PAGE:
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Baked cheese is a type of cheese which is oven-baked during the cheesemaking process to create a distinctive golden brown crust. The technique for making baked cheese originated in Scandinavia, where baked cheese is very popular in some regions. A growing push for artisan or unusual cheeses in other parts of the world raised consumer awareness and demand for baked cheese in the 1990s. The cheese is easier to find in some parts of the world than others, but it can be readily ordered from an assortment of suppliers for people who live in areas where baked cheese is not readily accessible.
To make baked cheese, the cheesemaker heats milk with rennet and bacterial cultures, forming cheese curds which are pressed into molds. The cheese is allowed to mature and harden before being baked at a high temperature. During baking, the natural sugars in the cheese are pulled to the surface, where they caramelize and form a crackly brown crust with an intense sweetness which pairs well with the buttery, rich interior of the cheese. Baked cheese has a long shelf life, and can be frozen for up to one year before use.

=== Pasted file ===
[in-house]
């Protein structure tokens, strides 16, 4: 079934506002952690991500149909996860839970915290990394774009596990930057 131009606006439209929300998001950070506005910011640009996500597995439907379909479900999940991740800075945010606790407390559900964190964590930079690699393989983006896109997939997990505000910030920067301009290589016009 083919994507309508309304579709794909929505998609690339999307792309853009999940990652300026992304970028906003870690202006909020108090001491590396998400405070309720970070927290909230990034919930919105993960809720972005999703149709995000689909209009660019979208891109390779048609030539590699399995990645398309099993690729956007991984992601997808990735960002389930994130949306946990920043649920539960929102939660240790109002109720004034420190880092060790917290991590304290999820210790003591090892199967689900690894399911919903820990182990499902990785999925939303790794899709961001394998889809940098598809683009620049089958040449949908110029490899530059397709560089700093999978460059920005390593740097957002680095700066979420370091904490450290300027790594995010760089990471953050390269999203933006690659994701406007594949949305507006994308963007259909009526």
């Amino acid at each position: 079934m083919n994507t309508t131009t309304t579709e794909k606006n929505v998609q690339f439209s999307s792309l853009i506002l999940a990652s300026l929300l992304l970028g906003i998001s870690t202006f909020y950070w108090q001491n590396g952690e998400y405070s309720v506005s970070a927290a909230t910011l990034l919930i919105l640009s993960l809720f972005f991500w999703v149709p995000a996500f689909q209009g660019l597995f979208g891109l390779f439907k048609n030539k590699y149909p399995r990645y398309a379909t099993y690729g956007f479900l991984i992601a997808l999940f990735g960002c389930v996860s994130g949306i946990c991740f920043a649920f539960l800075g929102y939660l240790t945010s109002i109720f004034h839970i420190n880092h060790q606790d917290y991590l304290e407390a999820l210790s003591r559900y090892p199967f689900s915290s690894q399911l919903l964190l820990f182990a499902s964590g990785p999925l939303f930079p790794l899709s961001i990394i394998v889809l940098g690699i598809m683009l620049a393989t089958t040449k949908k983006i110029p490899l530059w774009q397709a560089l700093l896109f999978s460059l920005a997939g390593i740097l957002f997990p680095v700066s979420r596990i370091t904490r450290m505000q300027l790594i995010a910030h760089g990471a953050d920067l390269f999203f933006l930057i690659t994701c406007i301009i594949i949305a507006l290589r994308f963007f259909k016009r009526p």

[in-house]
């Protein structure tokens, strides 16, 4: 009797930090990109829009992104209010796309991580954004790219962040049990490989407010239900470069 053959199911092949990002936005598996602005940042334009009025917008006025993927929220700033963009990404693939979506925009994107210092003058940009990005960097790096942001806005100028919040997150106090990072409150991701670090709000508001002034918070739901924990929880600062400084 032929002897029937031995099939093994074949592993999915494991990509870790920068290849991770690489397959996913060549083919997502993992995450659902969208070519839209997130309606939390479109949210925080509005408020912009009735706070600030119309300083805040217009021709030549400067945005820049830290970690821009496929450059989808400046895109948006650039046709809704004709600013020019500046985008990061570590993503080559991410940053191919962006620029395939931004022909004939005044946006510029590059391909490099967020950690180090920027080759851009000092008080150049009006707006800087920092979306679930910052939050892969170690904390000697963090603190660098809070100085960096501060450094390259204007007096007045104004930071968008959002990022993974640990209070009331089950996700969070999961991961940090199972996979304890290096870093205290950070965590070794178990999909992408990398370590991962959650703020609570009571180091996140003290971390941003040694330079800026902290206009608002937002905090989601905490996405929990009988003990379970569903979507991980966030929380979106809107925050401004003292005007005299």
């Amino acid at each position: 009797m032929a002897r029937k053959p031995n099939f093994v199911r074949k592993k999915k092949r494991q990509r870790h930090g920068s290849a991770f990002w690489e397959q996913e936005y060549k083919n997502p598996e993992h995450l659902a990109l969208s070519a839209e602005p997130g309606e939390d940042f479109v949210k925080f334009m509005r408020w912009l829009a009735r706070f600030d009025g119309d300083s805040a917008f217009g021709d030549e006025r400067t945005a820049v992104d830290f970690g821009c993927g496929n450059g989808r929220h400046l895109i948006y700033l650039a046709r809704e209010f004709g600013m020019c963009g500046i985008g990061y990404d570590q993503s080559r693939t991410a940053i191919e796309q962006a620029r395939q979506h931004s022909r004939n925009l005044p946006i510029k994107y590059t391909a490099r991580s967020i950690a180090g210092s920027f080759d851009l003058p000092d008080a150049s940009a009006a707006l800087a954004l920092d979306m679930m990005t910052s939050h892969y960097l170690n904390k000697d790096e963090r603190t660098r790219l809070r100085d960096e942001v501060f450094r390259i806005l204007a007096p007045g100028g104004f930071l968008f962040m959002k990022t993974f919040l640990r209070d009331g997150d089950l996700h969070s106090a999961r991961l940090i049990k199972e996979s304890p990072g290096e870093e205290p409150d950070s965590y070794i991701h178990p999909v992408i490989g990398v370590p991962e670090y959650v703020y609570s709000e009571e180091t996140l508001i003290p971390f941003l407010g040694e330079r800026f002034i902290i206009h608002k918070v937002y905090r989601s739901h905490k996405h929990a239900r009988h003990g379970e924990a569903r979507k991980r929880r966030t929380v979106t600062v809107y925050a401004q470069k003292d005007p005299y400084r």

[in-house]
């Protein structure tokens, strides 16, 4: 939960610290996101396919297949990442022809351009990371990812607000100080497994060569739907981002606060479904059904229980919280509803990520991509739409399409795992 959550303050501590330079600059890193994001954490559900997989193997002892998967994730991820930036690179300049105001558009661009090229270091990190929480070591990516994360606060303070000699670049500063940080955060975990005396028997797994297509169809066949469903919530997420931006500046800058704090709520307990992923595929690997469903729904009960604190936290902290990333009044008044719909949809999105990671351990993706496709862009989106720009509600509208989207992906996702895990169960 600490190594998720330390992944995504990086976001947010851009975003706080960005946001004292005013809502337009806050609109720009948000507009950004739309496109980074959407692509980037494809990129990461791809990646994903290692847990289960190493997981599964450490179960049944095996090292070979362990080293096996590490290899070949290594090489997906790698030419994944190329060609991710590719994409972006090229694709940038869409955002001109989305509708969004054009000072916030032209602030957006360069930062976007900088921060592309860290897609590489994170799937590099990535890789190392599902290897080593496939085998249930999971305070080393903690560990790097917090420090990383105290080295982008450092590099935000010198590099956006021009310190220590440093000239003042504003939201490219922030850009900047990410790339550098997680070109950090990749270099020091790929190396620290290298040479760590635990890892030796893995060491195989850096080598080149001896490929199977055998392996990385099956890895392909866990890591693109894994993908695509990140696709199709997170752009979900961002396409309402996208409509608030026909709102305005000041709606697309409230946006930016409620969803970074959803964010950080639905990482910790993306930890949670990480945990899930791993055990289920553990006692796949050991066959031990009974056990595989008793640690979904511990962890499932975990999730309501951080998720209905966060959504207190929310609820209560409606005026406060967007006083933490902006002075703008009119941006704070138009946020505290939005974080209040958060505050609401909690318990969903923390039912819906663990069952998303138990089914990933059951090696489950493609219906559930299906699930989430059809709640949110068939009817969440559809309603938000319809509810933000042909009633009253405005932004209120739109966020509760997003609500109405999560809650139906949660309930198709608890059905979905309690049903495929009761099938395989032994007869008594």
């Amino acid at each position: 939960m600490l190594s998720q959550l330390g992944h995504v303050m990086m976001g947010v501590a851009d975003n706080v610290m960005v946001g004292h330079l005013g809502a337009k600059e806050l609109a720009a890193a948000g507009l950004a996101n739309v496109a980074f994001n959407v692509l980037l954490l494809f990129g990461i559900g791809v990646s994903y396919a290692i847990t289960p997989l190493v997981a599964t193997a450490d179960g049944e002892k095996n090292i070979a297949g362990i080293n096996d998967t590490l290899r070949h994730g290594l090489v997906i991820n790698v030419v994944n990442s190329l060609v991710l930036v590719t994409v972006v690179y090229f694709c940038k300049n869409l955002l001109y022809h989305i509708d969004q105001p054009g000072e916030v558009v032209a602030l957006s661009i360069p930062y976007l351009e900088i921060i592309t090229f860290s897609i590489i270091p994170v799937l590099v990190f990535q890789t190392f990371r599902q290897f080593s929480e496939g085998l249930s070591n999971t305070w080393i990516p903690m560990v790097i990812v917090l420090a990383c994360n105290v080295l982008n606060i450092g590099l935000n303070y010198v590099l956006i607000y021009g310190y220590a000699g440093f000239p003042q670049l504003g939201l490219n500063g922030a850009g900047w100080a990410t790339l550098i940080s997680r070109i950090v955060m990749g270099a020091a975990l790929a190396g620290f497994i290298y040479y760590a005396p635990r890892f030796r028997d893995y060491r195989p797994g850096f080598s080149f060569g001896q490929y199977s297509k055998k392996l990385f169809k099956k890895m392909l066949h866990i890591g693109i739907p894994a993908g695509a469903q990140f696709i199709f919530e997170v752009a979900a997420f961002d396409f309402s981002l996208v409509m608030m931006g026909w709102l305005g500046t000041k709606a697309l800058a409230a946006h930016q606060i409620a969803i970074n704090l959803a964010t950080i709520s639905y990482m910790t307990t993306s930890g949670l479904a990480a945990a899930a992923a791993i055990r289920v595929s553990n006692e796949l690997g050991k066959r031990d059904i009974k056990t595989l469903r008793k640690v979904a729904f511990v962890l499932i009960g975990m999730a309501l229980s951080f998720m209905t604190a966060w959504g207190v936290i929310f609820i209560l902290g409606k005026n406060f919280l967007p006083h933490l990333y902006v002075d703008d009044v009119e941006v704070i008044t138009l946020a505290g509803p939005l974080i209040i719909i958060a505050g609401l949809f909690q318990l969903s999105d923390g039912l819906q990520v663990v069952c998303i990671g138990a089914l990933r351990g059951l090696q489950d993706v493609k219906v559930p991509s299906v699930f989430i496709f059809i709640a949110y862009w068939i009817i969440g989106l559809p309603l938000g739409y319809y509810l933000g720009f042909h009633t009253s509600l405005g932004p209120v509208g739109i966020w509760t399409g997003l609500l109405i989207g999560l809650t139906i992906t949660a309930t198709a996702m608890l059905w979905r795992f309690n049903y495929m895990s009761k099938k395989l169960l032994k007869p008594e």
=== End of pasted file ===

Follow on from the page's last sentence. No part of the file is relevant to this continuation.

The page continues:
In Finland, baked cheese is called juustoleipa, which means “bread cheese,” a reference to the loaf-like appearance of the finished product. It is also found labeled as simply juusto, with many American producers marketing baked cheese as juusto. In Sweden, the cheese is called ostbröd.
Served cold, baked cheese goes very well with sweet jams and other sweetish cheeses. It can also be served warm with sweeteners or on a cheese platter, and will not melt when heated, although it does soften. The Finnish like to dip baked cheese in their coffee, and the cheese is also served with omelets and other breakfast foods. It also makes a very suitable standalone snack.
The cheese has almost 200 years of history and a small but devoted fan base. In some Scandinavian countries, baked cheese has traditionally been made with reindeer milk, since cows do not thrive in extreme conditions. Many companies have since transitioned to cow's milk for making baked cheese, although a few traditional producers still use reindeer milk. Cow's milk lends a more buttery, creamy flavor to baked cheese which can make it feel more decadent to eat.